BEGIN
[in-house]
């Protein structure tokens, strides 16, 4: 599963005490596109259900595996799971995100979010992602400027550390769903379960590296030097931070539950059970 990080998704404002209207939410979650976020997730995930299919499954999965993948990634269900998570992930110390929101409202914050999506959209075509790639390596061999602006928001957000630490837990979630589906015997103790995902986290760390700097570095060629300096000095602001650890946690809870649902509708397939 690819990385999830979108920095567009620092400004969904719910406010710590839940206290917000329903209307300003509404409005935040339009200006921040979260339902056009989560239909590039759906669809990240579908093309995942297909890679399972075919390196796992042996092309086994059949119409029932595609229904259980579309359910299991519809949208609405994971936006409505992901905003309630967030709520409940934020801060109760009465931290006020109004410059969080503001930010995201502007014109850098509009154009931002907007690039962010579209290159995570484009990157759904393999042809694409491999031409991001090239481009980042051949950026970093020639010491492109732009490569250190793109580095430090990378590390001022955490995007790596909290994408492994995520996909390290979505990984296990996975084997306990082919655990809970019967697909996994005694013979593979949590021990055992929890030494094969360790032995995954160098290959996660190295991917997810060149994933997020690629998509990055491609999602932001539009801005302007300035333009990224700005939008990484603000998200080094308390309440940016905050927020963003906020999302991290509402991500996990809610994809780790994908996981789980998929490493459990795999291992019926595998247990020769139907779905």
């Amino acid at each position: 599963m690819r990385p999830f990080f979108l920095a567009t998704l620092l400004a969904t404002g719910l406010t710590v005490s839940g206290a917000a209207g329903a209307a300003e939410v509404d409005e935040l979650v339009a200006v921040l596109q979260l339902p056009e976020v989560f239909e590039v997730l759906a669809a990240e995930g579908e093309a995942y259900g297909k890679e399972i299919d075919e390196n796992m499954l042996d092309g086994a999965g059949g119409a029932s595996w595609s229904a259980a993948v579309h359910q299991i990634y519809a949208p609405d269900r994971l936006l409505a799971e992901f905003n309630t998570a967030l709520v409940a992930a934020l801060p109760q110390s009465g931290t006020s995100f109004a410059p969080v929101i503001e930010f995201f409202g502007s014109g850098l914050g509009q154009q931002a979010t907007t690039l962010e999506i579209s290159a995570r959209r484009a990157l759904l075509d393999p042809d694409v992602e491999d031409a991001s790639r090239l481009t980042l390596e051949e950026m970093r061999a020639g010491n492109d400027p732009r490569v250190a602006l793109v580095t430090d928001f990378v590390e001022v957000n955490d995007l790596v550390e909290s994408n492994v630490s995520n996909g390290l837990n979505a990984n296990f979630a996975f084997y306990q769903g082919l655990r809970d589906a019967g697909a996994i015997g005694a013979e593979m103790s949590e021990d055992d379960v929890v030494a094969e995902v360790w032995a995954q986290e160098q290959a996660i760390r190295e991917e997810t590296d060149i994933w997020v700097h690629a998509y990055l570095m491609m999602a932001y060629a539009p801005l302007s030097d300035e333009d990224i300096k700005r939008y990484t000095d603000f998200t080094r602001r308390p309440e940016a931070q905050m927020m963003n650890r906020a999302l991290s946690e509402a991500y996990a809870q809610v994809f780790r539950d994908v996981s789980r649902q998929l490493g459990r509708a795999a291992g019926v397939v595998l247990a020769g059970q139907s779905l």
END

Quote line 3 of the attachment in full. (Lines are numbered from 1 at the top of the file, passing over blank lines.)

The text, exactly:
């Amino acid at each position: 599963m690819r990385p999830f990080f979108l920095a567009t998704l620092l400004a969904t404002g719910l406010t710590v005490s839940g206290a917000a209207g329903a209307a300003e939410v509404d409005e935040l979650v339009a200006v921040l596109q979260l339902p056009e976020v989560f239909e590039v997730l759906a669809a990240e995930g579908e093309a995942y259900g297909k890679e399972i299919d075919e390196n796992m499954l042996d092309g086994a999965g059949g119409a029932s595996w595609s229904a259980a993948v579309h359910q299991i990634y519809a949208p609405d269900r994971l936006l409505a799971e992901f905003n309630t998570a967030l709520v409940a992930a934020l801060p109760q110390s009465g931290t006020s995100f109004a410059p969080v929101i503001e930010f995201f409202g502007s014109g850098l914050g509009q154009q931002a979010t907007t690039l962010e999506i579209s290159a995570r959209r484009a990157l759904l075509d393999p042809d694409v992602e491999d031409a991001s790639r090239l481009t980042l390596e051949e950026m970093r061999a020639g010491n492109d400027p732009r490569v250190a602006l793109v580095t430090d928001f990378v590390e001022v957000n955490d995007l790596v550390e909290s994408n492994v630490s995520n996909g390290l837990n979505a990984n296990f979630a996975f084997y306990q769903g082919l655990r809970d589906a019967g697909a996994i015997g005694a013979e593979m103790s949590e021990d055992d379960v929890v030494a094969e995902v360790w032995a995954q986290e160098q290959a996660i760390r190295e991917e997810t590296d060149i994933w997020v700097h690629a998509y990055l570095m491609m999602a932001y060629a539009p801005l302007s030097d300035e333009d990224i300096k700005r939008y990484t000095d603000f998200t080094r602001r308390p309440e940016a931070q905050m927020m963003n650890r906020a999302l991290s946690e509402a991500y996990a809870q809610v994809f780790r539950d994908v996981s789980r649902q998929l490493g459990r509708a795999a291992g019926v397939v595998l247990a020769g059970q139907s779905l």